Clickbait title, but I’ll explain:
March is Women’s History Month, aka “Promote Our Women’s Empowerment Initiatives On Social Media Month” in Corporate America. For the record, I am very supportive of women’s empowerment and initiatives that lead to women’s empowerment. However, I find the particular brand of viral corporate women’s empowerment “LinkedInspiration” that gets promoted around social media deeply irritating. There is always a particular aesthetic – young, high-achieving working mom who is incredibly photogenic and photographed in this minimalist aesthetic background, talking about challenges for women in STEM, the importance of family leave and flexible remote work, women in positions of power as having a positive influence on work culture for women, etc.
These are important topics and relevant for many people. But in my case, it feels like someone else’s story. I have a STEM background, but I was in women-dominated classes in a women-dominated college and went into a women-dominated industry, so I have no “male-dominated industry” challenges. For me, remote work is really just a reminder that my home life is weird, fucked up, and not aesthetically pleasing. And that I have no children (a sore subject) to take care of, yet am still less successful than all these working mom execs. I experienced more borderline sexual harassment incidents (all perpetrated by women, btw) while working at the women-dominated company.
My employer runs a campaign highlighting our woman leaders in STEM with a photo and bio. It is a small company; I am not included in the campaign. Objectively speaking, this omission is more likely because I am not photogenic, or because no one understands my role. But it feels like a message that I am not considered a successful woman.
March email campaign: “Our female science leaders!” I’m not included.
I was raised in a home in which girls were told they could do anything. My parents never told us that a profession was off-limits on the basis of gender. They encouraged all of their children of both genders (all genders? Is that the PC term now?) to be financially independent. We were raised not to be dependent on a spouse.
Tax season in April is a rude, yearly reminder that I
- should have prioritized doing taxes sooner and that I have failed at time management,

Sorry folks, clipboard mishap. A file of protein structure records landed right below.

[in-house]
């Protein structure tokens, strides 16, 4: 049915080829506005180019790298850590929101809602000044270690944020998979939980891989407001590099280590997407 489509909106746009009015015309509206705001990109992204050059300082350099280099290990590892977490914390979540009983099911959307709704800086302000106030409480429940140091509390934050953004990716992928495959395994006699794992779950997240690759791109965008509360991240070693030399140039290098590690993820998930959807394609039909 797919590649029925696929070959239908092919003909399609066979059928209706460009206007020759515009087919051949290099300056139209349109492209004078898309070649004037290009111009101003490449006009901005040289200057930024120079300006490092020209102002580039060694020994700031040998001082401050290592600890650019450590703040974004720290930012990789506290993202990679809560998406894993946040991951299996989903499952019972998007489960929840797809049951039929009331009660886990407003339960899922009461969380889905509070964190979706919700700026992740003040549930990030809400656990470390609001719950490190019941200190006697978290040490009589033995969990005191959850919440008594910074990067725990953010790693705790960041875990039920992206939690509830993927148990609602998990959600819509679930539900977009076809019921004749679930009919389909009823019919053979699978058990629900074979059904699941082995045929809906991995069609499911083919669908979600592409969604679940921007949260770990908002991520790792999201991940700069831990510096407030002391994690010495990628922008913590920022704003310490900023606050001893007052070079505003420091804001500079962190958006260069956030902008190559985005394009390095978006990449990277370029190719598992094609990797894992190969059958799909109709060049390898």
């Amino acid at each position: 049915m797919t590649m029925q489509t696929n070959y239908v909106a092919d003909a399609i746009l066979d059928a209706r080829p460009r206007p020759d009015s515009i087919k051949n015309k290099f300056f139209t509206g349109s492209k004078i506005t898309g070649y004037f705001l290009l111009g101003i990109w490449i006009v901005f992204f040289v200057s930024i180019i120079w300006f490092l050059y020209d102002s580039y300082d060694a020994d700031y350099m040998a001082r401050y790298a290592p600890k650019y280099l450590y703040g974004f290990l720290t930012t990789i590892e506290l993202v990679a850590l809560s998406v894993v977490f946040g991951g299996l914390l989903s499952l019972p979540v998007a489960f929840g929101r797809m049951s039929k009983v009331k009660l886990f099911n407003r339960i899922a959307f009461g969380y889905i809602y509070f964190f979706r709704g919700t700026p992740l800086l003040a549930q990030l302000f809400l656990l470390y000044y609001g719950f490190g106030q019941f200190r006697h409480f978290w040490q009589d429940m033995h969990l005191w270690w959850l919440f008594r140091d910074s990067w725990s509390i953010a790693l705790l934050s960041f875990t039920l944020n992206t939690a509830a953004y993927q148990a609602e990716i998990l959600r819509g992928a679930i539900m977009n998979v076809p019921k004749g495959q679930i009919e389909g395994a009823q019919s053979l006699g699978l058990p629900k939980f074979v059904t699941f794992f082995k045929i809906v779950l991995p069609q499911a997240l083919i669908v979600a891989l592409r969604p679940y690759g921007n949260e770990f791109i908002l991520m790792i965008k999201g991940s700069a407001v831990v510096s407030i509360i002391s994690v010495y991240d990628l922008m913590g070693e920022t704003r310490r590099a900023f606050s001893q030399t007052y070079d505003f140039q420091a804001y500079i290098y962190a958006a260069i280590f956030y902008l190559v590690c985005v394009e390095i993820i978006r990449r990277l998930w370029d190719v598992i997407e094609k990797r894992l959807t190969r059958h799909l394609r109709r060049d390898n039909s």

- am, in fact, dependent on a breadwinner spouse
- have no idea how to do my taxes (I went from my father doing my taxes to my husband doing my taxes and never ever learned to do them myself),
- am basically a walking stereotype.
March-April is also time for the preparation for and celebration of Passover. Passover requires a massive amount of preparation – top to bottom cleaning of home, car, office, anything and everything that could have crumbs. Many of the articles about cleaning for Passover seem to be written for the woman who is overly concerned about going above and beyond the bare minimum halachic (Jewish law) requirements. Of course, this is sexist because the laws of Passover apply to men and women, but the underlying assumption is that women will be shouldering a good portion of the preparation burden because women are seen as the ones who keep a Jewish home running. There are articles about the spiritual beauty of cleaning for Passover.
I am just as incompetent at the traditional “women’s realm” of adulting tasks – eg. cleaning, organizing, cooking, etc. – as I am at the financial literacy adulting task of doing one’s own taxes. While I don’t mind the other traditions of Passover (in fact, I rather enjoy them) and don’t mind the specialized diet at all, I can barely manage to care about the halachic minimum of cleaning, let alone find spiritual meaning. Passover, once a favorite holiday as a child, is a massive source of inadequacy and failure as an adult.
Two stereotypes of women emerged, and I fail at both of them.
I am blessed. My mother is the nicest person in the universe, alive and well (thank G-d!), and in close enough geographic proximity to celebrate with. For this, I am incredibly fortunate and grateful.
I am at the age when most of my friends/peers are being celebrated for being mothers themselves. Their husbands write long, glowing Facebook posts about their superhero wives, who are corporate rockstars, domestic goddesses, gorgeous partners, and incredible mothers and role models to their children.
I am not jealous of the Facebook lovefest exactly; my husband and I both think this usage of Facebook is particularly stupid and he would never do this, even if he actually had a wife that was all of those things. (JYP’s Marriage Tip #19: Don’t waste time writing fucking stupid performative love notes on Facebook to your spouse when you could spend that time actually fucking your spouse. You’re welcome.)
To my Facebook friends: Happy Mother’s Day! Also, go fuck yourself. Thanks!
This “haibun series” (“tri-bun”?), is loosely inspired by Go Dog Go Cafe Haibun Wednesday. This entry is late and not exactly a haibun. Another fail. (No one can say I don’t commit to a theme…)